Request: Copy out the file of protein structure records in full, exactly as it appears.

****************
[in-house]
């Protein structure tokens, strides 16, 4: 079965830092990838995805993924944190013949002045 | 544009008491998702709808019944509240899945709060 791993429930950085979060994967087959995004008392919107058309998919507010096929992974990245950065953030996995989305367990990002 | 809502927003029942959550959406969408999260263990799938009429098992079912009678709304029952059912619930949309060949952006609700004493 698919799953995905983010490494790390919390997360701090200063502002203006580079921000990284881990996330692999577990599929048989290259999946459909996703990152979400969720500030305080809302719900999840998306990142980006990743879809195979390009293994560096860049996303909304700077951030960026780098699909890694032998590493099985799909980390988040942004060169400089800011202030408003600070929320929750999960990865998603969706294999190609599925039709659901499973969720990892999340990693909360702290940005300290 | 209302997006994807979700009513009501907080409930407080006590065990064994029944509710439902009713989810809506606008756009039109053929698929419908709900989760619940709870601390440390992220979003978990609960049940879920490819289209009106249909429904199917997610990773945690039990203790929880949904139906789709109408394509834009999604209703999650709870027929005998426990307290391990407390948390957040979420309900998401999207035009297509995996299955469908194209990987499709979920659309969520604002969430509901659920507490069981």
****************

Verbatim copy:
[in-house]
């Protein structure tokens, strides 16, 4: 079965830092990838995805993924944190013949002045 | 544009008491998702709808019944509240899945709060 791993429930950085979060994967087959995004008392919107058309998919507010096929992974990245950065953030996995989305367990990002 | 809502927003029942959550959406969408999260263990799938009429098992079912009678709304029952059912619930949309060949952006609700004493 698919799953995905983010490494790390919390997360701090200063502002203006580079921000990284881990996330692999577990599929048989290259999946459909996703990152979400969720500030305080809302719900999840998306990142980006990743879809195979390009293994560096860049996303909304700077951030960026780098699909890694032998590493099985799909980390988040942004060169400089800011202030408003600070929320929750999960990865998603969706294999190609599925039709659901499973969720990892999340990693909360702290940005300290 | 209302997006994807979700009513009501907080409930407080006590065990064994029944509710439902009713989810809506606008756009039109053929698929419908709900989760619940709870601390440390992220979003978990609960049940879920490819289209009106249909429904199917997610990773945690039990203790929880949904139906789709109408394509834009999604209703999650709870027929005998426990307290391990407390948390957040979420309900998401999207035009297509995996299955469908194209990987499709979920659309969520604002969430509901659920507490069981």